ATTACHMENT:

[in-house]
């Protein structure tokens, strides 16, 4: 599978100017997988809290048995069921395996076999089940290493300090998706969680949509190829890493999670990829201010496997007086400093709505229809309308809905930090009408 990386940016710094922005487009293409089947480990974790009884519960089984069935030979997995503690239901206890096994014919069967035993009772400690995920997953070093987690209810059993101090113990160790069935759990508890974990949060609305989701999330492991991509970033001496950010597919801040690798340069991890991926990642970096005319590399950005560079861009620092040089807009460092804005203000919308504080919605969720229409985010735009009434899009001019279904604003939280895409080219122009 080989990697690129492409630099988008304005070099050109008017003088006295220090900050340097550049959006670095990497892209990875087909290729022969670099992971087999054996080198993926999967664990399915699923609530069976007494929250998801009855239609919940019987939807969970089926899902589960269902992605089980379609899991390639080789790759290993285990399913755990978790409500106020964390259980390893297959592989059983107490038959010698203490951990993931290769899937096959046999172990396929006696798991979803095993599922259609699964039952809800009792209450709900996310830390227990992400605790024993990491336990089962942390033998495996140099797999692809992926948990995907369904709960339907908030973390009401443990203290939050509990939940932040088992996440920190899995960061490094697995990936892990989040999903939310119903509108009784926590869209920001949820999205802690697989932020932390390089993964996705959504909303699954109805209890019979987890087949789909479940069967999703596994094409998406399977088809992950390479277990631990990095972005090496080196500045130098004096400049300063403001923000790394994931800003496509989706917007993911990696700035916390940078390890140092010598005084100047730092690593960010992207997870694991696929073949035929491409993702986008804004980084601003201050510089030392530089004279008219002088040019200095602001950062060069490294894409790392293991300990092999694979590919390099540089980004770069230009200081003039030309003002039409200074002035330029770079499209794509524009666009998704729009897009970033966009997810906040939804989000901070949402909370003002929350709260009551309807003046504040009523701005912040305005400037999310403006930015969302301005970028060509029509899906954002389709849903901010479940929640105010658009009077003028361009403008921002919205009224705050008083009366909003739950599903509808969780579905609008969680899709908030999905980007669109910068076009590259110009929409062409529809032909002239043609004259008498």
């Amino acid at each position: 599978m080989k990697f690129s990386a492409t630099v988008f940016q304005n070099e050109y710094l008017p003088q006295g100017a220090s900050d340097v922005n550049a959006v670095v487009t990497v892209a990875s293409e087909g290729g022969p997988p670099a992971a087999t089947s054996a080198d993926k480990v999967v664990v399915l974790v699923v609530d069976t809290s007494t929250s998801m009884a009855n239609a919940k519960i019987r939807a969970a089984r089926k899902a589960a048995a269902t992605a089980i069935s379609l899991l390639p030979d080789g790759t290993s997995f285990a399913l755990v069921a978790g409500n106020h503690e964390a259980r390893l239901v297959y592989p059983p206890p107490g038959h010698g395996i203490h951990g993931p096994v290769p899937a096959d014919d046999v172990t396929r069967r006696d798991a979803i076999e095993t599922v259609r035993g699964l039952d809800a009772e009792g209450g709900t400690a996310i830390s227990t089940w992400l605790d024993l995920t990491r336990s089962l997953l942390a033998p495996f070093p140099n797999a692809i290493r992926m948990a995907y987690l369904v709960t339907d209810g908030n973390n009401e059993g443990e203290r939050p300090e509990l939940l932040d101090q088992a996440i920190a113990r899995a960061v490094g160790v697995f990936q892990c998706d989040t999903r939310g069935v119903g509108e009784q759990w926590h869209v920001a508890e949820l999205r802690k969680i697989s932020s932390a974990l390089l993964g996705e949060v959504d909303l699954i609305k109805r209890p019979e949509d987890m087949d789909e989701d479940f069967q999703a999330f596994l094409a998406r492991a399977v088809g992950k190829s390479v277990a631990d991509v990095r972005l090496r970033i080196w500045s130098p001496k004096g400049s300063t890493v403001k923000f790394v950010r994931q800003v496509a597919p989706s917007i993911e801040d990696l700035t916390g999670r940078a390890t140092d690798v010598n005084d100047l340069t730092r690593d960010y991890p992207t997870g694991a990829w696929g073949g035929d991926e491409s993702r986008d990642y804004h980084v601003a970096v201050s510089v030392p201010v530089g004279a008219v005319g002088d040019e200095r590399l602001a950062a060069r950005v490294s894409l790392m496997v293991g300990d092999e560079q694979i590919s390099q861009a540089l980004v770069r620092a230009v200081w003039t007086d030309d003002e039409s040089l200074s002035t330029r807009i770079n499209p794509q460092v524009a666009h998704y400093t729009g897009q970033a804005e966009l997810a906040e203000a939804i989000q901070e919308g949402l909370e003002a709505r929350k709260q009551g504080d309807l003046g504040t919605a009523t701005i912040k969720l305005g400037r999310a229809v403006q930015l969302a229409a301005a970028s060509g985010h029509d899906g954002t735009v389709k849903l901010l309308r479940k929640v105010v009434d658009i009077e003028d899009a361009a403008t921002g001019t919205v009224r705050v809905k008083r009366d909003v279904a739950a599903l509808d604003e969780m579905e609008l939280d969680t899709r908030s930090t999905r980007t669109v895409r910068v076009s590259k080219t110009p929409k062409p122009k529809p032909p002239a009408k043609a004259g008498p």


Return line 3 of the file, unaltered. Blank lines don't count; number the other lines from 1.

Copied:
């Amino acid at each position: 599978m080989k990697f690129s990386a492409t630099v988008f940016q304005n070099e050109y710094l008017p003088q006295g100017a220090s900050d340097v922005n550049a959006v670095v487009t990497v892209a990875s293409e087909g290729g022969p997988p670099a992971a087999t089947s054996a080198d993926k480990v999967v664990v399915l974790v699923v609530d069976t809290s007494t929250s998801m009884a009855n239609a919940k519960i019987r939807a969970a089984r089926k899902a589960a048995a269902t992605a089980i069935s379609l899991l390639p030979d080789g790759t290993s997995f285990a399913l755990v069921a978790g409500n106020h503690e964390a259980r390893l239901v297959y592989p059983p206890p107490g038959h010698g395996i203490h951990g993931p096994v290769p899937a096959d014919d046999v172990t396929r069967r006696d798991a979803i076999e095993t599922v259609r035993g699964l039952d809800a009772e009792g209450g709900t400690a996310i830390s227990t089940w992400l605790d024993l995920t990491r336990s089962l997953l942390a033998p495996f070093p140099n797999a692809i290493r992926m948990a995907y987690l369904v709960t339907d209810g908030n973390n009401e059993g443990e203290r939050p300090e509990l939940l932040d101090q088992a996440i920190a113990r899995a960061v490094g160790v697995f990936q892990c998706d989040t999903r939310g069935v119903g509108e009784q759990w926590h869209v920001a508890e949820l999205r802690k969680i697989s932020s932390a974990l390089l993964g996705e949060v959504d909303l699954i609305k109805r209890p019979e949509d987890m087949d789909e989701d479940f069967q999703a999330f596994l094409a998406r492991a399977v088809g992950k190829s390479v277990a631990d991509v990095r972005l090496r970033i080196w500045s130098p001496k004096g400049s300063t890493v403001k923000f790394v950010r994931q800003v496509a597919p989706s917007i993911e801040d990696l700035t916390g999670r940078a390890t140092d690798v010598n005084d100047l340069t730092r690593d960010y991890p992207t997870g694991a990829w696929g073949g035929d991926e491409s993702r986008d990642y804004h980084v601003a970096v201050s510089v030392p201010v530089g004279a008219v005319g002088d040019e200095r590399l602001a950062a060069r950005v490294s894409l790392m496997v293991g300990d092999e560079q694979i590919s390099q861009a540089l980004v770069r620092a230009v200081w003039t007086d030309d003002e039409s040089l200074s002035t330029r807009i770079n499209p794509q460092v524009a666009h998704y400093t729009g897009q970033a804005e966009l997810a906040e203000a939804i989000q901070e919308g949402l909370e003002a709505r929350k709260q009551g504080d309807l003046g504040t919605a009523t701005i912040k969720l305005g400037r999310a229809v403006q930015l969302a229409a301005a970028s060509g985010h029509d899906g954002t735009v389709k849903l901010l309308r479940k929640v105010v009434d658009i009077e003028d899009a361009a403008t921002g001019t919205v009224r705050v809905k008083r009366d909003v279904a739950a599903l509808d604003e969780m579905e609008l939280d969680t899709r908030s930090t999905r980007t669109v895409r910068v076009s590259k080219t110009p929409k062409p122009k529809p032909p002239a009408k043609a004259g008498p």